May 22, 2004

Robert McNamara Is Ruining My Relationship

So the boyfriend rented The Fog of War last night. He had the decency to watch it alone while I was working; thus was I spared excessive exposure to that carp-lipped gasbag.

But at one point I walked through the room just as the camera had zoomed in for a closeup of the former defense secretary.

"Uccch," I remarked.

"What's the matter?" the boyfriend jeered, "this movie wasn't Instapundit-approved?"

Now that was low, people. He knows I don't like Instapundit. I read him maybe twice a month at the most, and then only when I've been directed there by bloggers I like better.

"It's not that," I said. "Don't bring politics into this. It's that face. It's threatening to consume the entire screen."

"Well, see, he just made a startling point and the director wanted to emphasize it," he explained. "He just said that if we had lost World War II, we would be considered the war criminals. Kind of gives you something to think about, huh?"

I looked at my boyfriend for several seconds.

"Duh," I managed finally.

"Well, but it's so rare to hear someone admit that. I mean we made some really indiscriminate and unwarranted attacks even before Hiroshima and Nagasaki. We wiped out entire villages, thousands of innocent civilians--"

"Dear," I interrupted, "that is the sort of pseudo-profundity I expect to hear from a stoned undergraduate. 'Dude, check it: The whole notion of war crimes is like, subjective, you know? I mean . . . I mean, what if we hadn't won World War II? We'd be the war criminals then, man. Like Dresden, right, that was some indiscriminate bullshit.'"

It was his turn to pause.

"Okay," he replied eventually. "That doesn't make what we did right."

"No, but how about maybe Japan shouldn't have brought the shit in the first place."

Pause again. "True."

But you know something, I don't think that really convinced him. I think there are a lot of people who believe it's always down to us to be beyond reproach, no matter what. I think there are a lot of people who believe war is bad, period, without having formulated an adequate solution to the problem of what to do when war barges in uninvited.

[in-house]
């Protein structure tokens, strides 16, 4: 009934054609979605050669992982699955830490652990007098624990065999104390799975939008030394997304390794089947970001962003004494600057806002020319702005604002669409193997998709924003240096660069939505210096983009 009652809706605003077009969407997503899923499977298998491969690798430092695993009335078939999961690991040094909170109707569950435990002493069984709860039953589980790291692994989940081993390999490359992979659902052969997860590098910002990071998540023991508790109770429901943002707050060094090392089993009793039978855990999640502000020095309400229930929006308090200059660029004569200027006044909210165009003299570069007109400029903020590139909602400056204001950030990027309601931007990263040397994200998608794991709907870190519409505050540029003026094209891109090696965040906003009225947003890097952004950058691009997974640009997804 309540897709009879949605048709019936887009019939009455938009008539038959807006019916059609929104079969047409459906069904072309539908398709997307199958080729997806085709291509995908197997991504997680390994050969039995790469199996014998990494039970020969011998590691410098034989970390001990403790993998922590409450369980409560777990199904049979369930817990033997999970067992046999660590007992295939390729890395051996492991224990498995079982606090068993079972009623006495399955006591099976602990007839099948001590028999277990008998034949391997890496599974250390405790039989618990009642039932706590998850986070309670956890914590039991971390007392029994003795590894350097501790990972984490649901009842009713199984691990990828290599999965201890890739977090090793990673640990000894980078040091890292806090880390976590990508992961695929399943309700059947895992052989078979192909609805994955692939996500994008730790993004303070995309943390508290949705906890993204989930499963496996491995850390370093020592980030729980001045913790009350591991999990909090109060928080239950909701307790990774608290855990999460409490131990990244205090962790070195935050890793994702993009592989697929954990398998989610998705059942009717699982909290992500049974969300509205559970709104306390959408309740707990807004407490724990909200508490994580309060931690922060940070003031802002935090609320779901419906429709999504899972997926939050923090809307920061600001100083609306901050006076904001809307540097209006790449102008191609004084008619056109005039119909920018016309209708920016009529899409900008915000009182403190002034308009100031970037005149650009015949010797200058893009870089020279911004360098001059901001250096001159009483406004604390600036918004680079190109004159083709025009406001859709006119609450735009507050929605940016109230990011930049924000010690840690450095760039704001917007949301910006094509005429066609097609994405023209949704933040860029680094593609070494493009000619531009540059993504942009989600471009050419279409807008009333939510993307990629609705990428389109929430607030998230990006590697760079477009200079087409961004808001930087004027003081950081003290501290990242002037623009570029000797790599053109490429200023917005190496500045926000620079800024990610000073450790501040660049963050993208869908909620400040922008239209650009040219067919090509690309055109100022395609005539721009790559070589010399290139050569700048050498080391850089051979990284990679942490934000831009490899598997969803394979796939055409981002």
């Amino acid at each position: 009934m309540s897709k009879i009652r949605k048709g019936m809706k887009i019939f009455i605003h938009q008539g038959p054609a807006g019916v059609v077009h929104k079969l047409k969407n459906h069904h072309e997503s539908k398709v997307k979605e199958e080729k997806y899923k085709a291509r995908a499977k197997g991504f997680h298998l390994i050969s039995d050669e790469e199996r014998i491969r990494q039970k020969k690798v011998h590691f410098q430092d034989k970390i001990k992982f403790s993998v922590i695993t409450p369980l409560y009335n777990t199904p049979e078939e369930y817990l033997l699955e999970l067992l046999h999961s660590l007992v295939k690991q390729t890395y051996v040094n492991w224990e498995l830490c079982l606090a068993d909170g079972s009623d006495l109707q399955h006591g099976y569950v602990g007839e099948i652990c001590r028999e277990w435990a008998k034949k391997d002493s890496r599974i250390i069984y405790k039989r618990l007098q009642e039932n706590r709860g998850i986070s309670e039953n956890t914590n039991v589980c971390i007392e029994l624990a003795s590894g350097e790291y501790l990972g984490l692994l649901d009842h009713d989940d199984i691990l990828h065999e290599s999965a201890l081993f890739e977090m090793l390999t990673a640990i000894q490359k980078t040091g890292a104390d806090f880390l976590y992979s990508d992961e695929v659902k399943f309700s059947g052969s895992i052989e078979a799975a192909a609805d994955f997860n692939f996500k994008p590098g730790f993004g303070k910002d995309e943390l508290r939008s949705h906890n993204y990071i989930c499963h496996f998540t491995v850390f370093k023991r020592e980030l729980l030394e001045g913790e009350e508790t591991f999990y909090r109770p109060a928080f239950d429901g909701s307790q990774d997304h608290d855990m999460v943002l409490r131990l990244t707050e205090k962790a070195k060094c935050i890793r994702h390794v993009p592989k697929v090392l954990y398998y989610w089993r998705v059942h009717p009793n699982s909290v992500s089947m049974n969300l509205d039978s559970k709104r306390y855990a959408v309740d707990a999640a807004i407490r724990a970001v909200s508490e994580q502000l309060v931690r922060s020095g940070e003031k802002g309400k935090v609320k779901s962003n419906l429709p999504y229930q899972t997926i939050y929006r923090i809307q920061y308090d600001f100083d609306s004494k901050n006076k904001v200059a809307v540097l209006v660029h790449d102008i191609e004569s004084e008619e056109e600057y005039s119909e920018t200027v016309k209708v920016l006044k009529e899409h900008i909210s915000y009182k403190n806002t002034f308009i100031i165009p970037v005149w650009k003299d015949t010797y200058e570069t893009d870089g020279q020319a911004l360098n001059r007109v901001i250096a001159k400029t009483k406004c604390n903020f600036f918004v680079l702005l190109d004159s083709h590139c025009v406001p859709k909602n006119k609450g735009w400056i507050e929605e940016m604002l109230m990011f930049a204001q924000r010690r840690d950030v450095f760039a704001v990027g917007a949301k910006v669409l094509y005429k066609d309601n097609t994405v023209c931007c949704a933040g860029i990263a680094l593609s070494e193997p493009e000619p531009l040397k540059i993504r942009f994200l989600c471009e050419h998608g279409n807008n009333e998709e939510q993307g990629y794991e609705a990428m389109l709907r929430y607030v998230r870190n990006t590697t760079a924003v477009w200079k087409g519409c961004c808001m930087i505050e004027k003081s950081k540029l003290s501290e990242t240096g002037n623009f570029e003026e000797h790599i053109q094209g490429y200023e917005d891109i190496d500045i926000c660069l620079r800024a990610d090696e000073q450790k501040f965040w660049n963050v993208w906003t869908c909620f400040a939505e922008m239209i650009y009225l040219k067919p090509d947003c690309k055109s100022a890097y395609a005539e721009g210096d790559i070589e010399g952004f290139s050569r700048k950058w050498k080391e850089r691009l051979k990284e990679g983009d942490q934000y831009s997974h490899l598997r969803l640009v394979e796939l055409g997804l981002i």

It's the equivalent of trying to tell the school bully that you forgive him, that you understand him, that you're ready to reach out to him in the spirit of brotherhood--while he's slamming your head into a mud puddle and demanding you cry uncle.

It's exhausting me. It's wearing me out--the "No, but . . . ." Because that's the nature of the answers I get when I ask questions about what our response to September 11 should have been instead. "Do you think we should have sought instead to try Osama bin Laden in the International Criminal Court?" "No, but . . . ." "Do you think it would have made more sense for us to invade Saudi Arabia, the country that houses the most holy sites in Islam?" "No, but . . . ." "Do you have any suggestions for what we could have done instead?" "No, but . . . ."

What I'm seeing is, there is no "instead." No one has any practical solutions--just criticisms of the solutions we're pursuing now.

I don't mind hearing the criticisms. But damnit, I have just enough engineer in me to expect that along with the criticisms, you better suggest an alternative. Otherwise those criticisms aren't worth the air you breathed to voice them.

Michele is right: This country's split deep, and it's rapidly gettng personal:

The last two weeks have cemented whatever line there was between the left and the right. Abu Ghraib has become the definitive dividing point and the break is irreparable. I had my first political fight with my best friend this morning. We've been friends for fourteen years and have had differing politics since day one, but we've debated, talked, and discussed and never fought. Today, we fought. We raised our voices. We had an angry edge to our words.
Maybe it started with the 2000 election and September 11 only widened the chasm. Maybe it started even before that. But right now, I'd sum up the split this way: It's between the people who think this is Vietnam all over again, and the people who think this is World War II all over again. No wonder we can't get any common ground under our feet--we can't even figure out which war this is.